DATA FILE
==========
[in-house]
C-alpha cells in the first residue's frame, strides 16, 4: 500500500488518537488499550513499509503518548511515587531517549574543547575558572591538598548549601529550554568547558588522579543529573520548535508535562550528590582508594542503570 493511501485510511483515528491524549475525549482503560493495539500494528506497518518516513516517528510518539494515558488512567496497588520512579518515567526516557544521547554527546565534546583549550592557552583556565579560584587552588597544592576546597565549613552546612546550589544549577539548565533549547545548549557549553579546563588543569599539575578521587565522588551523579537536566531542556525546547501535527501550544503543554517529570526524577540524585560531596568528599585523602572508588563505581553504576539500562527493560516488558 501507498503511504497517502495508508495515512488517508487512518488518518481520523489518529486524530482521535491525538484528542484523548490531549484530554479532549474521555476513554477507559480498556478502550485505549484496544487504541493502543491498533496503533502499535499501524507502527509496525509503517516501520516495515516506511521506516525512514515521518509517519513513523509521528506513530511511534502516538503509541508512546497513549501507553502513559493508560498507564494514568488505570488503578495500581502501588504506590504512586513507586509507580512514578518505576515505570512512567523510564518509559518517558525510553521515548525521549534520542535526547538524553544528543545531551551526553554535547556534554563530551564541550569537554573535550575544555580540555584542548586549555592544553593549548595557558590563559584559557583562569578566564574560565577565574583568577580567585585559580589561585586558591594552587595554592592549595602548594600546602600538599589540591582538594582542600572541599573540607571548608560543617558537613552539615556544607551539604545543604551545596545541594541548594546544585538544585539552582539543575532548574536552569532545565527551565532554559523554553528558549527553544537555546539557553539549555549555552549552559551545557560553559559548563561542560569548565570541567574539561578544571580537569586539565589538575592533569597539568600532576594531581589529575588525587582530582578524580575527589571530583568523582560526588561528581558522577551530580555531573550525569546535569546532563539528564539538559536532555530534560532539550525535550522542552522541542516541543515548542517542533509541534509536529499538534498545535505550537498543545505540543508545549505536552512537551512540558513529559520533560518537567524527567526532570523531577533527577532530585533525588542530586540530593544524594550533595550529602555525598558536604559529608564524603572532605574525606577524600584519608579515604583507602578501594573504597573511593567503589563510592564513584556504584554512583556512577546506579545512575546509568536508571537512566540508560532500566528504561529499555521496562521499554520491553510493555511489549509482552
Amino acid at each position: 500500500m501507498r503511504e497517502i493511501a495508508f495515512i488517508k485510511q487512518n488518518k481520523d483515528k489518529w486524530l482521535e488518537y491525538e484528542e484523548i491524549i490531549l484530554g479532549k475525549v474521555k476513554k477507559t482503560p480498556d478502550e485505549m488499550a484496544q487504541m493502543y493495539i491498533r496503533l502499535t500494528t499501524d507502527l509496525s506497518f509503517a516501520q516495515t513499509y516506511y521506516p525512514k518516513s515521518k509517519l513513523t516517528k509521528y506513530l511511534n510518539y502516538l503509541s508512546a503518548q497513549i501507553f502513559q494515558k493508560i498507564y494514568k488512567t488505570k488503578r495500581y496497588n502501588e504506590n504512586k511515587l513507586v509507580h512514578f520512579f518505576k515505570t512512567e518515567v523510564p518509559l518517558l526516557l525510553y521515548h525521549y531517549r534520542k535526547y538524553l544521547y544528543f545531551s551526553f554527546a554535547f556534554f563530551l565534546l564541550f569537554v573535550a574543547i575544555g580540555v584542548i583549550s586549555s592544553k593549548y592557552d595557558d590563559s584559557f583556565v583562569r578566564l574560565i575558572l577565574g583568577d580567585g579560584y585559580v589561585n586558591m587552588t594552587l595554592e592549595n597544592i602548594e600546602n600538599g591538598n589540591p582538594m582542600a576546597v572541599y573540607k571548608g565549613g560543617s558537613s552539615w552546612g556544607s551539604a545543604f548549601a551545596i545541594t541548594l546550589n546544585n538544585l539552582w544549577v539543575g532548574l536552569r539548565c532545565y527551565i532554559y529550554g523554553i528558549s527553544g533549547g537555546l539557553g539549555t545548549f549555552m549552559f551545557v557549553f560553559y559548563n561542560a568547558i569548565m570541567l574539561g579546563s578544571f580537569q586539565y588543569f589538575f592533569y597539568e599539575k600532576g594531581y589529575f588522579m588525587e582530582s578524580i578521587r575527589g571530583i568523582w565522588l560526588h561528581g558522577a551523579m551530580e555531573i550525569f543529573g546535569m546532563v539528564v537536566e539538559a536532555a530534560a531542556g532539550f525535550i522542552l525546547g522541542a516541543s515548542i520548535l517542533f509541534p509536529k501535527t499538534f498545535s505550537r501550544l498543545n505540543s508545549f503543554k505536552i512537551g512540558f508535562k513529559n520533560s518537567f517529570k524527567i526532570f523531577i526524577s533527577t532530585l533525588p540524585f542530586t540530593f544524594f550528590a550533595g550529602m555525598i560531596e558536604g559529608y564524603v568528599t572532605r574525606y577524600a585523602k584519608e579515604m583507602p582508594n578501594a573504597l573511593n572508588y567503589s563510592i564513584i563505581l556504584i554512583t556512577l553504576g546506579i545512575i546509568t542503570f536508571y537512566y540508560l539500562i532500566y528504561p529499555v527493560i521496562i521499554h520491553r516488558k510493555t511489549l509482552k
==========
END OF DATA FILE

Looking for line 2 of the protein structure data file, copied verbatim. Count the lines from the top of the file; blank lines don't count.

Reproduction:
C-alpha cells in the first residue's frame, strides 16, 4: 500500500488518537488499550513499509503518548511515587531517549574543547575558572591538598548549601529550554568547558588522579543529573520548535508535562550528590582508594542503570 493511501485510511483515528491524549475525549482503560493495539500494528506497518518516513516517528510518539494515558488512567496497588520512579518515567526516557544521547554527546565534546583549550592557552583556565579560584587552588597544592576546597565549613552546612546550589544549577539548565533549547545548549557549553579546563588543569599539575578521587565522588551523579537536566531542556525546547501535527501550544503543554517529570526524577540524585560531596568528599585523602572508588563505581553504576539500562527493560516488558 501507498503511504497517502495508508495515512488517508487512518488518518481520523489518529486524530482521535491525538484528542484523548490531549484530554479532549474521555476513554477507559480498556478502550485505549484496544487504541493502543491498533496503533502499535499501524507502527509496525509503517516501520516495515516506511521506516525512514515521518509517519513513523509521528506513530511511534502516538503509541508512546497513549501507553502513559493508560498507564494514568488505570488503578495500581502501588504506590504512586513507586509507580512514578518505576515505570512512567523510564518509559518517558525510553521515548525521549534520542535526547538524553544528543545531551551526553554535547556534554563530551564541550569537554573535550575544555580540555584542548586549555592544553593549548595557558590563559584559557583562569578566564574560565577565574583568577580567585585559580589561585586558591594552587595554592592549595602548594600546602600538599589540591582538594582542600572541599573540607571548608560543617558537613552539615556544607551539604545543604551545596545541594541548594546544585538544585539552582539543575532548574536552569532545565527551565532554559523554553528558549527553544537555546539557553539549555549555552549552559551545557560553559559548563561542560569548565570541567574539561578544571580537569586539565589538575592533569597539568600532576594531581589529575588525587582530582578524580575527589571530583568523582560526588561528581558522577551530580555531573550525569546535569546532563539528564539538559536532555530534560532539550525535550522542552522541542516541543515548542517542533509541534509536529499538534498545535505550537498543545505540543508545549505536552512537551512540558513529559520533560518537567524527567526532570523531577533527577532530585533525588542530586540530593544524594550533595550529602555525598558536604559529608564524603572532605574525606577524600584519608579515604583507602578501594573504597573511593567503589563510592564513584556504584554512583556512577546506579545512575546509568536508571537512566540508560532500566528504561529499555521496562521499554520491553510493555511489549509482552